The Power of Five
Five kids with five pens and five pieces of paper sat at one table at one Unitarian Universalist church and wrote five letters to their congressional representatives. The young people at First Unitarian Church of San Jose (FUCSJ) expressed their fears about climate change and asked their elected leaders to use their power to do something about it.
That same Sunday, one 11-year old and one mom rode bikes to the mailbox and sent the letters.
Kids are worried. “I am one of the millions, even billions concerned about climate change,” writes one. “If you could make this a priority, I would sleep more comfortably in my bed,” writes another.
Kids have compelling arguments to show the urgency they see: “It seems like this country is concentrating on wars. If we do not concentrate on global warming there will not be ground to fight wars on,” writes an eighth grader.
They understand it. “The rim fire in Yosemite was one of the biggest in our state history,” writes one. “Plants and animals have been going extinct,” acknowledges a 13-year-old.
Children already know what has to change: “We need to tax carbon emissions.” And they know that the adults are the ones who need to take charge. “I’m writing because I want you to use your power as a representative to start making changes in our laws affecting the issue of global warming.”
Follow the Leaders
Three short weeks later, it was time to follow the leaders. These five letter-writing youth headlined at the FUCSJ service on Sunday, October 6, when Rev. Nancy Palmer Jones invited them to read their climate change letters to the congregation. There was a “Silent Spring” sensation as they shared their fears, knowledge about the issue, and demands for legislative leadership. These twelve- and thirteen-year-olds then led a letter-writing campaign for the adults.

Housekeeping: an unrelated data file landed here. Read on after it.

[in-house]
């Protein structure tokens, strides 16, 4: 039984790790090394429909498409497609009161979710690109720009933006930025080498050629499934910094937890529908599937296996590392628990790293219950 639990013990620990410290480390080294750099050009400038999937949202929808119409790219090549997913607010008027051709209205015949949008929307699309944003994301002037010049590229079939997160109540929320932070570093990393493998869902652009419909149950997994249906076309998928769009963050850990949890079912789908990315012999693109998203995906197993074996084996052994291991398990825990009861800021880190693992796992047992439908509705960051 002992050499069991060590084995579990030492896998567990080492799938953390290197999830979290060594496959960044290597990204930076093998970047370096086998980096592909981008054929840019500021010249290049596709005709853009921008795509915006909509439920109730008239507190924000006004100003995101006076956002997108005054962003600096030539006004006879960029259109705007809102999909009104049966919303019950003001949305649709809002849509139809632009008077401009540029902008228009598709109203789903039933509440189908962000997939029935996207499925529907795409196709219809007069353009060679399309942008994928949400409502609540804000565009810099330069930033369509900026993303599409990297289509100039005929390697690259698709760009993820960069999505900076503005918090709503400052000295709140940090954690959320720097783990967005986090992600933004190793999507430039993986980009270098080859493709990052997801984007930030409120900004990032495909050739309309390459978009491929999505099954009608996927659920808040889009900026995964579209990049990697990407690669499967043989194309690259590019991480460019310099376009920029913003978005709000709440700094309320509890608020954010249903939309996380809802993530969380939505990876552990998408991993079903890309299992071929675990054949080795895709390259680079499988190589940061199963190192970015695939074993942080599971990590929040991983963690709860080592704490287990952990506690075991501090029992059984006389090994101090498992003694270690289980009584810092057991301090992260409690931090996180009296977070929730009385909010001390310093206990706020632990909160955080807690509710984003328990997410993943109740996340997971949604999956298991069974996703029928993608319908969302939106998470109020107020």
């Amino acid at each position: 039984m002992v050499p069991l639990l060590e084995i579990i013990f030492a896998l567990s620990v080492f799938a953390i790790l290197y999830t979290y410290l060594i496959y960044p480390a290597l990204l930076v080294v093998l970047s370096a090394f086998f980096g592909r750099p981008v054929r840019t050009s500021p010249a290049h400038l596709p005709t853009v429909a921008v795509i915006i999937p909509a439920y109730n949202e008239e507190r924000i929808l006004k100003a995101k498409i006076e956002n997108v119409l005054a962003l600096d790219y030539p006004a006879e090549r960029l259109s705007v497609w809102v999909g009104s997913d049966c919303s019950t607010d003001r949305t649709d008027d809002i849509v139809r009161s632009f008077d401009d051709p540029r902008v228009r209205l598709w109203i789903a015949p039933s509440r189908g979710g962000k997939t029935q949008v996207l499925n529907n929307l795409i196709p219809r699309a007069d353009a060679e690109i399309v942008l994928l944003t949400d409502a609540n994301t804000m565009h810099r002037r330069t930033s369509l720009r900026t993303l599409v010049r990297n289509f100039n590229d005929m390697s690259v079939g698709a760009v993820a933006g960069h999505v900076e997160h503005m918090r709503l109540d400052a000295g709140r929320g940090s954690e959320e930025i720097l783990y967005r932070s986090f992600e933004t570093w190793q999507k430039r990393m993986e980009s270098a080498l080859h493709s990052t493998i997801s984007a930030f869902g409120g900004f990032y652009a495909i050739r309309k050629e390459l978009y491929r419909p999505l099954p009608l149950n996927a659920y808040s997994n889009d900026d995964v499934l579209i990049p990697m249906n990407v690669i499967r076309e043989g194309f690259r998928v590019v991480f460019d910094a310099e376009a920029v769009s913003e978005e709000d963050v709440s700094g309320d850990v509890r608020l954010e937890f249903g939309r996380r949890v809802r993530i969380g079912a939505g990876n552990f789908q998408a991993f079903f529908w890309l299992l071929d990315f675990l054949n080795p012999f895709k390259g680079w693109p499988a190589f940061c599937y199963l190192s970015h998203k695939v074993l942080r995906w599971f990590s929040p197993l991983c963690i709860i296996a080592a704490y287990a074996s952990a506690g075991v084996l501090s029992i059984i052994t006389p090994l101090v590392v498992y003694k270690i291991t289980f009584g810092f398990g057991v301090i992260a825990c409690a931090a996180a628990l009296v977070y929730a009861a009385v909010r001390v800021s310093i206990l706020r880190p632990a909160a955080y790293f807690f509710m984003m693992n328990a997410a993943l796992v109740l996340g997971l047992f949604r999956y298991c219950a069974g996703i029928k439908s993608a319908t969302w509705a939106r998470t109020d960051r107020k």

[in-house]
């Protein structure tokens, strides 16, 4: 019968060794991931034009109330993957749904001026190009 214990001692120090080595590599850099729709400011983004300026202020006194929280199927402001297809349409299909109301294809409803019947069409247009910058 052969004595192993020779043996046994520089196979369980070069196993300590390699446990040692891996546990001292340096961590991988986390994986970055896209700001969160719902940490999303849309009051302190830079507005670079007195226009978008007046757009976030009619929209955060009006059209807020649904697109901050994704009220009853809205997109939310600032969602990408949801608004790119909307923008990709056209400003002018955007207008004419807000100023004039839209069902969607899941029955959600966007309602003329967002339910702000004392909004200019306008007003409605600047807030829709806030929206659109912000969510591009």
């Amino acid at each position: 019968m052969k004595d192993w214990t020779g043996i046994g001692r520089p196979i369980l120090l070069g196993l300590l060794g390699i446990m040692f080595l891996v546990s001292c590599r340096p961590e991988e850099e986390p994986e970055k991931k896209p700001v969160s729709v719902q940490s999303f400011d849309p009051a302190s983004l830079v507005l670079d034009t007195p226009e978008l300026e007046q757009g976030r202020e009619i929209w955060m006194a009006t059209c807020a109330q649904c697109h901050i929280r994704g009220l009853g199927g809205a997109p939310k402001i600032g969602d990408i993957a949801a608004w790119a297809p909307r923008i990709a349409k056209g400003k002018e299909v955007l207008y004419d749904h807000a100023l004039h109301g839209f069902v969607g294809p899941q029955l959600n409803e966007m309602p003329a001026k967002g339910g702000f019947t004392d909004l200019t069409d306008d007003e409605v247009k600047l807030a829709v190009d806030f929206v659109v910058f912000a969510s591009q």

Standing Room Only
By 12:20pm, just five minutes after the service ended, it was standing room only at the Climate Change Letter-Writing Campaign.
The youth split jobs at the table: assembling a quick photo poster; handing out envelopes, stamps, and legislator’s addresses; acting as ambassadors by walking around at coffee hour inviting adults and other kids to write letters. But it didn’t take much convincing. Parishioners readily asked for a pen, paper, and a seat at the table.
And adults know the issues too. “Global warming and climate change is already adversely affecting agriculture in California,” writes one.
They too are concerned, “Global warming worries me. Not so much for me personally (I’m 96 years old), but for my children and their children and everyone’s future kids,” another stated.
And they too want to see their leaders take action. “We need a carbon tax. We need you to be a leader. We need you to be brave.”
When the table folded 40 minutes later, 33 adults and ten total children from FUCSJ had written letters to their congressional representatives bringing the letter pile to 43.
It’s Monday, and the letters are mailed. Our next step is to encourage other children and adults to write letters.
The junior high class at FUCSJ wants to spread the word to other congregations. What if these five kids inspire five more kids and five more adults to write letters to their representatives to ask them to do something about global warming? What if those fifteen people inspire another fifteen, and those thirty inspire another thirty, until the letters pile high on every representative’s desk?
What if every Unitarian Universalist congregation invited their children and adults to participate in this letter-writing campaign?
Please join this project. For more information, contact Jennifer Castro, member, First Unitarian Church of San Jose, at email@example.com.
This post was written by Jennifer Castro, a member of the First UU Church of San Jose.